Also known as “The Golden Hammer” or Maslow’s Hammer. The law of the instrument was originally defined by Abraham Kaplan in 1964 and published by Abraham Maslow in 1966.
The law of the instrument principle states that when we acquire or are given a specific tool/skill (such as computer programming), we tend to be influenced by its function and utility – leading us to see opportunities to use that tool/skill everywhere. Although this can expand our worldview in innovative ways, it can become a cognitive bias if we only approach problems using that one tool/skill. In short, the law of the instrument influences us to use one tool for all purpose and can be summed up with Maslow’s phrase, “If all you have is a hammer, everything looks like a nail.”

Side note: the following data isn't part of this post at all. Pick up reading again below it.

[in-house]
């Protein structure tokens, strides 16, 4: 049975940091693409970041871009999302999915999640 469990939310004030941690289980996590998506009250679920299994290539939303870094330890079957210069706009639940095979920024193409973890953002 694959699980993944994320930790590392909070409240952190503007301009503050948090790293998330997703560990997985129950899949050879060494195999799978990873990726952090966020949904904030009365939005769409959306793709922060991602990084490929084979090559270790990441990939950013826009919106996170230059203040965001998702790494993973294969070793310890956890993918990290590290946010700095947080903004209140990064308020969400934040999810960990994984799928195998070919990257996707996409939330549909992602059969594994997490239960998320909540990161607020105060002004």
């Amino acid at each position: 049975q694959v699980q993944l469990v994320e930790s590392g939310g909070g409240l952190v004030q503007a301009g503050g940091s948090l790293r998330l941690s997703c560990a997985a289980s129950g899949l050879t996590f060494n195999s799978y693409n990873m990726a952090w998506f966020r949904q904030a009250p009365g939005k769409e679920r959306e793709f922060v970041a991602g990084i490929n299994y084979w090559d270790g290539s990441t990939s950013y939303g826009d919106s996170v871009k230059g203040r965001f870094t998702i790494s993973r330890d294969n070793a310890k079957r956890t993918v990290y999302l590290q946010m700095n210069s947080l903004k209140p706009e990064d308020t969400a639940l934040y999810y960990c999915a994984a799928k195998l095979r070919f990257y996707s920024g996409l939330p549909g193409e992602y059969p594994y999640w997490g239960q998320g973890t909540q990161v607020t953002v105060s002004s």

For example, when you learn a new programming trick you may use it in most of your codes – which may result in failure to seek out other (potentially more efficient) alternatives.